Sacroiliac Joint Disorders

Located on both sides of your lower back and held in place by strong ligaments, the sacroiliac (SI) joints link your pelvis and lower spine, supporting the weight of your upper body when you stand and providing shock absorption for your spine. Because of the vital role these joints play in the body, they are a common source of low back pain.

Sacroiliac joint disorders involve inflammation of one or both joints, causing pain in your buttocks or lower back that may extend down one or both legs, and is often aggravated by prolonged standing, stair climbing, lifting, running or even walking. You may also experience numbness or tingling in the impacted leg.

Sacroiliac joint disorders can have many causes:

  • Traumatic injury caused by sudden impact, such as a motor vehicle accident or a fall.
  • Arthritis, including osteoarthritis and ankylosing spondylitis, a type of inflammatory arthritis that affects the spine.
  • Pregnancy, in which the sacroiliac joints loosen and stretch to accommodate childbirth. The added weight and altered gait during pregnancy can cause additional stress on these joints and can lead to abnormal wear.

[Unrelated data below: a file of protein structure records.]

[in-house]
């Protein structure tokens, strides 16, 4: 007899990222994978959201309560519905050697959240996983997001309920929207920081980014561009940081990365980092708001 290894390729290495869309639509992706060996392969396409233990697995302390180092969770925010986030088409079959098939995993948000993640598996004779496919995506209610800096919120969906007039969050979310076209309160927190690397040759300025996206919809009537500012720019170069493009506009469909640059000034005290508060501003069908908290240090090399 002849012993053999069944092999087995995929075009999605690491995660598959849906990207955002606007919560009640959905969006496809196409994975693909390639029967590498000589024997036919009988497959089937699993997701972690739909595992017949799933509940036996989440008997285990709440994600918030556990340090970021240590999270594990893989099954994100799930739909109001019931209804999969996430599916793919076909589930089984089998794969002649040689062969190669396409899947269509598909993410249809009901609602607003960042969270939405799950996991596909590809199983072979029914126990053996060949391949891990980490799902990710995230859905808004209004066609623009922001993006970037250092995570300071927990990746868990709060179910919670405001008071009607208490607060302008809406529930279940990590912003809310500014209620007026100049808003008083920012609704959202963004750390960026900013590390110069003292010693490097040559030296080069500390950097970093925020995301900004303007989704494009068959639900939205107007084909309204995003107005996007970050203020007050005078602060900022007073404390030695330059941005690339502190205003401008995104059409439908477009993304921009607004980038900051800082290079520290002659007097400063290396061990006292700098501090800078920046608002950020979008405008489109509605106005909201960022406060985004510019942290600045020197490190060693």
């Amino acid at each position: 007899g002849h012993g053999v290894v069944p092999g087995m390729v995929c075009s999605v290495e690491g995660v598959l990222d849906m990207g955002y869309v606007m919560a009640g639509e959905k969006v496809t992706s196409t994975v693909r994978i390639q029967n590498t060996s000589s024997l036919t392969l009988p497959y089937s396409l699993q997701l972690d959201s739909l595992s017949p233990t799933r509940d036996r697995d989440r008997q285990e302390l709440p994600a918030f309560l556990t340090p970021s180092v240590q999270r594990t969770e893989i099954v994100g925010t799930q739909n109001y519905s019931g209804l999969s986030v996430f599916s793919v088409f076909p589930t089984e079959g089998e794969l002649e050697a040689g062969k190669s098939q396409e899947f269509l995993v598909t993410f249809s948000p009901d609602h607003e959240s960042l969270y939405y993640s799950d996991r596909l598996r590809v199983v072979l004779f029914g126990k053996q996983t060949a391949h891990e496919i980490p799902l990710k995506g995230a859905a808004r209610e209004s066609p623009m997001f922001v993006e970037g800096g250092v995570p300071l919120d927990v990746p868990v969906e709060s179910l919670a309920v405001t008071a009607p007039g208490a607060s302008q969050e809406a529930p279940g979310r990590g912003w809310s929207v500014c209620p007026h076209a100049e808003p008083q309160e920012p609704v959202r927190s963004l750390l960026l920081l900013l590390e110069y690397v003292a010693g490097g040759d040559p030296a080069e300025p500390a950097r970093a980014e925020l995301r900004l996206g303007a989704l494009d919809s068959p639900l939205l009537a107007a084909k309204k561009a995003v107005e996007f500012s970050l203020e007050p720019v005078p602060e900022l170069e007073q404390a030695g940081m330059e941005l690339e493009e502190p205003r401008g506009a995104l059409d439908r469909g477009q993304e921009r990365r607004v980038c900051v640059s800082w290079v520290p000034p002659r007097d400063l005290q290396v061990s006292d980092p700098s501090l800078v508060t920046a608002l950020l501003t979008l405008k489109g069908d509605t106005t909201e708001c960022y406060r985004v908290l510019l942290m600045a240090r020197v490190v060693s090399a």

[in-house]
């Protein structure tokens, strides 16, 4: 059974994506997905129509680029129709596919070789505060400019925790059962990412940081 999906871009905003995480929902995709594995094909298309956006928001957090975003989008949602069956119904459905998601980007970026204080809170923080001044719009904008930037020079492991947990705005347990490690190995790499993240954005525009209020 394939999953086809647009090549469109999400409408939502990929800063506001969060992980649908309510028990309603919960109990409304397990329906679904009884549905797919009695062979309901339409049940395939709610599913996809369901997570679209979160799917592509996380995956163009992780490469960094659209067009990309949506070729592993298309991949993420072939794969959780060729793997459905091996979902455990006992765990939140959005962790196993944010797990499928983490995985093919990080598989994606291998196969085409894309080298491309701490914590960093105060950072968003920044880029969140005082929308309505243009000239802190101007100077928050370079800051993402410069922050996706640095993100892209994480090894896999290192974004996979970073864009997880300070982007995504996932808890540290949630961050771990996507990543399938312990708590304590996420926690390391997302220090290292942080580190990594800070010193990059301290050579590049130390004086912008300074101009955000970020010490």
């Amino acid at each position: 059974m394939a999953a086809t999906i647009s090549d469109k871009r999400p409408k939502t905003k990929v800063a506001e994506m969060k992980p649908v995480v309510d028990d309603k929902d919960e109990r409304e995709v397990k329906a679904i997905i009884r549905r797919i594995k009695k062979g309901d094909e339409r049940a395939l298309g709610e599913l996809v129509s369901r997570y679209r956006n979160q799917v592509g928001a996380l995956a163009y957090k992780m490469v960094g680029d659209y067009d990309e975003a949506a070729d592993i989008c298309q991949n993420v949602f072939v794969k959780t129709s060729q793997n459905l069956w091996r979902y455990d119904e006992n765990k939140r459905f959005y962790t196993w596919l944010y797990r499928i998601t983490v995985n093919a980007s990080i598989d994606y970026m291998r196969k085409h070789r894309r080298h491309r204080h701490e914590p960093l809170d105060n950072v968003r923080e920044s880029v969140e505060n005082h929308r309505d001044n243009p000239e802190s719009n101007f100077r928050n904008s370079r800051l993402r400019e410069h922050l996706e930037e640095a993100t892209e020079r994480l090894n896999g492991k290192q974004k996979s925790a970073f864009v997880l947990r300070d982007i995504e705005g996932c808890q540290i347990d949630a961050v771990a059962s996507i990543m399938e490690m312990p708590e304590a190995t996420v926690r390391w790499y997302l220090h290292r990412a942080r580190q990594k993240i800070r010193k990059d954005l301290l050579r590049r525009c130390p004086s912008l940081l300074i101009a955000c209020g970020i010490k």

• Uneven leg length or weakness in one leg resulting in uneven movement and wear on the joint.
  • Infection of the sacroiliac joint, in rare cases.

A sacroiliac joint disorder can be difficult to diagnose because it may be mistaken for a herniated disc, hip problem or other cause of low back pain. We will evaluate your symptoms and the underlying cause of your disorder, and develop an appropriate treatment plan for you. When physical therapy, stretching exercises, pain medication and/or joint injections fail to bring sufficient pain relief, surgery may be needed.


Sacroiliac joint fusion is a minimally invasive surgery option that promotes stabilization and fusion of the SI joint to help provide pain relief. A small incision is made along the side of the buttock where the joint connects the spine and pelvic, or hip, bone. Using X-ray technology, the surgeon places two or three metal implants in the area to stabilize the joint and fuse the two bones together. The surgery takes about one hour, and you may be able to return home the same day or the following day.

Prevention is key to avoiding the reoccurrence of sacroiliac joint pain. Practicing proper lifting techniques, good posture during sitting/standing/moving/sleeping and regular exercise with stretching and strengthening are ways to help prevent the disorder.

Our surgeons are trained to diagnose and treat common and rare spine conditions with a personalized approach. Your treatment will be based on your individual needs and symptoms.